A stage, a spotlight, a mesmerised audience: it looks like a normal concert but Um Sameh is singing to heal the sick by driving out the demons that possess them.
At Cairo's Makan Cultural Centre, the Mazaher ensemble performs a lighter version of "zar", an music and dance ritual with centuries-old roots, that aims to ward off or exorcise jinn, or evil spirits.
The music and dance ritual known as "zar", with centuries-old roots in Ethiopia and Sudan, is traditionally performed to ward off or exorcise jinn or evil spirits.
Traditionally, the zar ritual would last several days and include animal sacrifices. But no blood is spilled at Cairo's Makan Cultural Centre, where the group performs to the delight of foreign and local guests.
The audience is bewitched by Umm Sameh's voice and nod their heads to the drumbeat.
In a patriarchal society where women face frequent discrimination, zar ceremonies are among the few cultural practices in which they take centre stage.
Umm Sameh said she learned the ritual from age 11 from her mother and grandmother.
Six decades later, she recites the same lyrics to the same tunes -- all from memory, she adds proudly, because she has "inherited them and grown up with them".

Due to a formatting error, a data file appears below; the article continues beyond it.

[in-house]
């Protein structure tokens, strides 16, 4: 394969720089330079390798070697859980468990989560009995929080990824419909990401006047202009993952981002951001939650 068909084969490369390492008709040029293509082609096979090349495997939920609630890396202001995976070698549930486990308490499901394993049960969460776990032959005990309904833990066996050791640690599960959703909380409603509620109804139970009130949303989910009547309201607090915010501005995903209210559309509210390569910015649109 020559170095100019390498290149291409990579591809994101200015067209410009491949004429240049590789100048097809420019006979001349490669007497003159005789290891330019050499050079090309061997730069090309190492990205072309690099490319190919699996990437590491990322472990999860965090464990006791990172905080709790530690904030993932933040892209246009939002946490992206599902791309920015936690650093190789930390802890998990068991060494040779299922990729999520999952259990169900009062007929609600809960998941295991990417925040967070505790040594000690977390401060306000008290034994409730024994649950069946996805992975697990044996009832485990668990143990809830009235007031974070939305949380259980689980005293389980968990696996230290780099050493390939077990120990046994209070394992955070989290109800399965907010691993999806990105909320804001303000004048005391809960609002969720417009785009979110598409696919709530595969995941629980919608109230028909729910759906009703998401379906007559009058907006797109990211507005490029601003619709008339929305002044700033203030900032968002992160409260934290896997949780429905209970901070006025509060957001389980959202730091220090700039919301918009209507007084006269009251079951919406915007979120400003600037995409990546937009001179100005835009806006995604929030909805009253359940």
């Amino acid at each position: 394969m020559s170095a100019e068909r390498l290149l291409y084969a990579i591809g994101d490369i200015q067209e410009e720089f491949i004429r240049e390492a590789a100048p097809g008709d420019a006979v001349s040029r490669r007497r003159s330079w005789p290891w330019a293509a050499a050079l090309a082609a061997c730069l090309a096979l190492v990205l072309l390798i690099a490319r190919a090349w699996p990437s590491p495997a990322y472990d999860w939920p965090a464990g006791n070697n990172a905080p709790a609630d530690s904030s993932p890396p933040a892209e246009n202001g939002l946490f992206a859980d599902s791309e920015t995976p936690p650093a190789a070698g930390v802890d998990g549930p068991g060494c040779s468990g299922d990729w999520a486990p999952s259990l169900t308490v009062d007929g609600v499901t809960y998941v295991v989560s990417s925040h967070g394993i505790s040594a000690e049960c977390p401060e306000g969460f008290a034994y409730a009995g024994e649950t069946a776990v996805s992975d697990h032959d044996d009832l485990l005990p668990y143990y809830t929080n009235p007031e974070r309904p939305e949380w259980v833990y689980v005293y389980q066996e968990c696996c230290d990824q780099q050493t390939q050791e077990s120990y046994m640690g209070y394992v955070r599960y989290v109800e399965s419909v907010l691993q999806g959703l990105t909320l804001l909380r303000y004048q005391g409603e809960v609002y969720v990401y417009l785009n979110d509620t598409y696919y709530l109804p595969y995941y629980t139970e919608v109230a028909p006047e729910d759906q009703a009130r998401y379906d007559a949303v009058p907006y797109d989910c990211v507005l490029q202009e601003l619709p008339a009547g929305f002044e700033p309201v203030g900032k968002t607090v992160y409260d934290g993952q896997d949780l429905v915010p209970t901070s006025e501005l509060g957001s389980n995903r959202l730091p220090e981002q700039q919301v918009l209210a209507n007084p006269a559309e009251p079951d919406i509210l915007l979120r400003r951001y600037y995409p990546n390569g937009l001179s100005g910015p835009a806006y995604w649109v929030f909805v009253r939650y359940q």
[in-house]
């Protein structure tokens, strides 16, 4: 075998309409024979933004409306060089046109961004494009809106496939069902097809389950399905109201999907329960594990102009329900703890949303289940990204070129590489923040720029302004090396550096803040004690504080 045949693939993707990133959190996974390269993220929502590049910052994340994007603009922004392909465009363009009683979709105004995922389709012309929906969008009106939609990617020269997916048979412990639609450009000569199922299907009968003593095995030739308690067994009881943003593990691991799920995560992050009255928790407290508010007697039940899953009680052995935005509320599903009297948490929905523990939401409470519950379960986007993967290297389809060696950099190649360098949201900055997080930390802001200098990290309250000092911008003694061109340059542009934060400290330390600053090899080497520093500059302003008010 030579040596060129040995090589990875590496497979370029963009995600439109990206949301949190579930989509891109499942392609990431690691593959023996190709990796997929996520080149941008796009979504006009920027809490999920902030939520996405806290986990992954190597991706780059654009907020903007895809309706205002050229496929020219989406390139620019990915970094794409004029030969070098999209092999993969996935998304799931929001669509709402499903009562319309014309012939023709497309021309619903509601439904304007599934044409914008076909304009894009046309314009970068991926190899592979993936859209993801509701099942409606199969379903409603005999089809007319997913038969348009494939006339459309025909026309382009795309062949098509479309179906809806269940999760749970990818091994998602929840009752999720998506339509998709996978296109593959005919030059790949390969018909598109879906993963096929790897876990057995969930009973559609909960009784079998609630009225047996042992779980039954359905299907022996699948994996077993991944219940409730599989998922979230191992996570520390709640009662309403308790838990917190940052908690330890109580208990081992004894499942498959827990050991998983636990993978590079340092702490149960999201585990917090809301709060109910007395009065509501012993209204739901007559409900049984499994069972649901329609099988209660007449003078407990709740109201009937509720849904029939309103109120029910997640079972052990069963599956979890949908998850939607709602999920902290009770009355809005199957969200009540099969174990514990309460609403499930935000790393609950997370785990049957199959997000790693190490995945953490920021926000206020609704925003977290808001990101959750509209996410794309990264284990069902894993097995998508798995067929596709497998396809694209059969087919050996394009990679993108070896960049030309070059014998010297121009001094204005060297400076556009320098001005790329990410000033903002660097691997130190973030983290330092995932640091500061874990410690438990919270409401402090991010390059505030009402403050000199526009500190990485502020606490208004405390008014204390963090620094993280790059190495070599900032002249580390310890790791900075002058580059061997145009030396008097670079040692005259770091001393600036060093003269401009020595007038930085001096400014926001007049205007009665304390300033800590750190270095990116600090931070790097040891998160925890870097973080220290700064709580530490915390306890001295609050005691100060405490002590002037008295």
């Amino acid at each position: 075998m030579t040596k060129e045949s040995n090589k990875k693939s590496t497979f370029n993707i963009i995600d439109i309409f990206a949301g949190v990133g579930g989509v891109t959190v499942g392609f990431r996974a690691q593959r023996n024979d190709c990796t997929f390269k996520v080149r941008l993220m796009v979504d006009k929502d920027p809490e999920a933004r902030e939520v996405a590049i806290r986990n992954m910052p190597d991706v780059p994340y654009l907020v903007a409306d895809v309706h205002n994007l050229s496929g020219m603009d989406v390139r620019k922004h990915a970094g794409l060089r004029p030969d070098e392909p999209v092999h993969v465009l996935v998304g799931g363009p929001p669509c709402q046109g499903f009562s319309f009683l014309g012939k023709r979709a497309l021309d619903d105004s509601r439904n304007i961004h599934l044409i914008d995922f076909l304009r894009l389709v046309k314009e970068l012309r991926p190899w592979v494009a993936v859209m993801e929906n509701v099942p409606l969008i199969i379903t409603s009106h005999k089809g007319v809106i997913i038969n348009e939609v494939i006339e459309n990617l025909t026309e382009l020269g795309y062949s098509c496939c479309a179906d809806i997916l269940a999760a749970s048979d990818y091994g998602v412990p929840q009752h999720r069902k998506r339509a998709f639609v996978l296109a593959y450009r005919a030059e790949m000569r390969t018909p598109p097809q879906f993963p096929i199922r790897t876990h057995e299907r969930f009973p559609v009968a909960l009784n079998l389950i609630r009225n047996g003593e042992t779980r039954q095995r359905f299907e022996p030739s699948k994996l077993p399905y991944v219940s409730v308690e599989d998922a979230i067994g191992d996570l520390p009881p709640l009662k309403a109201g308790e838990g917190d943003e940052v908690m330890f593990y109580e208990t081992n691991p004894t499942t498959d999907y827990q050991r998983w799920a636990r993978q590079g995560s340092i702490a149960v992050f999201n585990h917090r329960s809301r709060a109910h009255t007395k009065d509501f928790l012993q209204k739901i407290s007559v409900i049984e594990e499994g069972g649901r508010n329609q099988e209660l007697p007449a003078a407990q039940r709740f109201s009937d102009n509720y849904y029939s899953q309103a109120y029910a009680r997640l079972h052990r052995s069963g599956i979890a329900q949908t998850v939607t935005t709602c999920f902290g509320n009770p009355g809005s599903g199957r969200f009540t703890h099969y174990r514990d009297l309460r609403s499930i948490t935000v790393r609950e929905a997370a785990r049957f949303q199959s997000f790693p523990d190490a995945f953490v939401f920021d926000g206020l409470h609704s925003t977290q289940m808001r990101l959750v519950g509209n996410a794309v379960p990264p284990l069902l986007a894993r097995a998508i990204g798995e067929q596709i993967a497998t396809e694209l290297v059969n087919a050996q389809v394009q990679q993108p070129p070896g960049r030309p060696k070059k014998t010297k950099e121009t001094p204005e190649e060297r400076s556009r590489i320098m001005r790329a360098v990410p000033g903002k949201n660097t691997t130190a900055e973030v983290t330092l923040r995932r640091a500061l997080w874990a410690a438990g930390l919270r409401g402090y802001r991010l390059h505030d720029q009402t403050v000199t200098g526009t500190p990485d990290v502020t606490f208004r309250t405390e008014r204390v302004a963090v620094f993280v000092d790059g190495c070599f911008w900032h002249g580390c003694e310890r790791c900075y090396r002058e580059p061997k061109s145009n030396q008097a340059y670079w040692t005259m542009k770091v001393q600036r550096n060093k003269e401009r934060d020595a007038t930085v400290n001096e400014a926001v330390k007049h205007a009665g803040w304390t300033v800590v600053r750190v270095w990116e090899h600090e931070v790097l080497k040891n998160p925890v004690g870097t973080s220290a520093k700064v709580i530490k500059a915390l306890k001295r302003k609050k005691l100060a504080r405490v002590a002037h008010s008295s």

Times are indeed changing. The ensemble, whose musicians and dancers were all over 60, have brought in a new member.
Azza Mazaher, who grew up watching her mother Umm Hassan do percussion, now also drums and energises the show as she dances across the stage.
Azza said the group now performs in both the old and new ways.
Mazaher has taken part in several European festivals, and more Egyptians are flocking to their Cairo performances, appreciative of the home-grown artform.
Mariam Essawi, an audience member in her 20s, said: "They look like us, they represent us. Zar is part of our history and our cultural heritage. It's very strange that we don't know it."